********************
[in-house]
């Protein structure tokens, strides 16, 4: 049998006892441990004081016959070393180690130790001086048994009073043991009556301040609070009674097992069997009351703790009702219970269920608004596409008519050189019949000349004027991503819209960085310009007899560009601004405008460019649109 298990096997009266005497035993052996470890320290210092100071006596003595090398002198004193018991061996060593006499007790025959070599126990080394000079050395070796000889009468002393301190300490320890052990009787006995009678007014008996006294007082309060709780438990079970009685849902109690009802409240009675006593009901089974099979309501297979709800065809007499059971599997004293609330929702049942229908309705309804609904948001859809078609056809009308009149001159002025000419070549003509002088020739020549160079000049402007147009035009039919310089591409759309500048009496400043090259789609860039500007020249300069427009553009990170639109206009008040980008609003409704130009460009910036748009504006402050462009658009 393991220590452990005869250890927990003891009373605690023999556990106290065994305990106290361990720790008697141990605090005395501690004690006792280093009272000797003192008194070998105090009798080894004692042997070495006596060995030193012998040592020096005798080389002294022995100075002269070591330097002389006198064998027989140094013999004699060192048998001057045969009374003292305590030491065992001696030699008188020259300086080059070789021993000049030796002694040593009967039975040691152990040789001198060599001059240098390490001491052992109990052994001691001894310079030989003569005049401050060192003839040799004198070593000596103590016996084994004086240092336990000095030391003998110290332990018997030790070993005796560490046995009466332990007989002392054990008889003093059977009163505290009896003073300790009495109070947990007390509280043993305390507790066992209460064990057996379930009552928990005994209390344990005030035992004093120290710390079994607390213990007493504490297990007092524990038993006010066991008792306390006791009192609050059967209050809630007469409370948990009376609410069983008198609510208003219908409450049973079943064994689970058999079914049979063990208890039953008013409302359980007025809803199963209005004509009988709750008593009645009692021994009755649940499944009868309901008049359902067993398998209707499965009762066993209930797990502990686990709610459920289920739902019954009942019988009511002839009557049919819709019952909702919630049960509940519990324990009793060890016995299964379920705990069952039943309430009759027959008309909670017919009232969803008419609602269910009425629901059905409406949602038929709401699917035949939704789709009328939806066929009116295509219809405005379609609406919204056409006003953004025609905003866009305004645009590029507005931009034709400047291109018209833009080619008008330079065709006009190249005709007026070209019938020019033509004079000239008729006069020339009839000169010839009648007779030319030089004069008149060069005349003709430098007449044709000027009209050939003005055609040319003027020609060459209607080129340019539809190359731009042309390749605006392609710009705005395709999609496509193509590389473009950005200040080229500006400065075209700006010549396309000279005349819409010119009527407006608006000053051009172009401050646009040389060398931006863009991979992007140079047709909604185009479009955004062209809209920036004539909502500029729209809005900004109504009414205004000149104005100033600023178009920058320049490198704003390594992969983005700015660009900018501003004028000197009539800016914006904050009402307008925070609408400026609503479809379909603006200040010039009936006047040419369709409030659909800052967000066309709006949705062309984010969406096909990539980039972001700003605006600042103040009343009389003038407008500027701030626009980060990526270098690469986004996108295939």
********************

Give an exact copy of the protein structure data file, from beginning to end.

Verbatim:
[in-house]
């Protein structure tokens, strides 16, 4: 049998006892441990004081016959070393180690130790001086048994009073043991009556301040609070009674097992069997009351703790009702219970269920608004596409008519050189019949000349004027991503819209960085310009007899560009601004405008460019649109 298990096997009266005497035993052996470890320290210092100071006596003595090398002198004193018991061996060593006499007790025959070599126990080394000079050395070796000889009468002393301190300490320890052990009787006995009678007014008996006294007082309060709780438990079970009685849902109690009802409240009675006593009901089974099979309501297979709800065809007499059971599997004293609330929702049942229908309705309804609904948001859809078609056809009308009149001159002025000419070549003509002088020739020549160079000049402007147009035009039919310089591409759309500048009496400043090259789609860039500007020249300069427009553009990170639109206009008040980008609003409704130009460009910036748009504006402050462009658009 393991220590452990005869250890927990003891009373605690023999556990106290065994305990106290361990720790008697141990605090005395501690004690006792280093009272000797003192008194070998105090009798080894004692042997070495006596060995030193012998040592020096005798080389002294022995100075002269070591330097002389006198064998027989140094013999004699060192048998001057045969009374003292305590030491065992001696030699008188020259300086080059070789021993000049030796002694040593009967039975040691152990040789001198060599001059240098390490001491052992109990052994001691001894310079030989003569005049401050060192003839040799004198070593000596103590016996084994004086240092336990000095030391003998110290332990018997030790070993005796560490046995009466332990007989002392054990008889003093059977009163505290009896003073300790009495109070947990007390509280043993305390507790066992209460064990057996379930009552928990005994209390344990005030035992004093120290710390079994607390213990007493504490297990007092524990038993006010066991008792306390006791009192609050059967209050809630007469409370948990009376609410069983008198609510208003219908409450049973079943064994689970058999079914049979063990208890039953008013409302359980007025809803199963209005004509009988709750008593009645009692021994009755649940499944009868309901008049359902067993398998209707499965009762066993209930797990502990686990709610459920289920739902019954009942019988009511002839009557049919819709019952909702919630049960509940519990324990009793060890016995299964379920705990069952039943309430009759027959008309909670017919009232969803008419609602269910009425629901059905409406949602038929709401699917035949939704789709009328939806066929009116295509219809405005379609609406919204056409006003953004025609905003866009305004645009590029507005931009034709400047291109018209833009080619008008330079065709006009190249005709007026070209019938020019033509004079000239008729006069020339009839000169010839009648007779030319030089004069008149060069005349003709430098007449044709000027009209050939003005055609040319003027020609060459209607080129340019539809190359731009042309390749605006392609710009705005395709999609496509193509590389473009950005200040080229500006400065075209700006010549396309000279005349819409010119009527407006608006000053051009172009401050646009040389060398931006863009991979992007140079047709909604185009479009955004062209809209920036004539909502500029729209809005900004109504009414205004000149104005100033600023178009920058320049490198704003390594992969983005700015660009900018501003004028000197009539800016914006904050009402307008925070609408400026609503479809379909603006200040010039009936006047040419369709409030659909800052967000066309709006949705062309984010969406096909990539980039972001700003605006600042103040009343009389003038407008500027701030626009980060990526270098690469986004996108295939």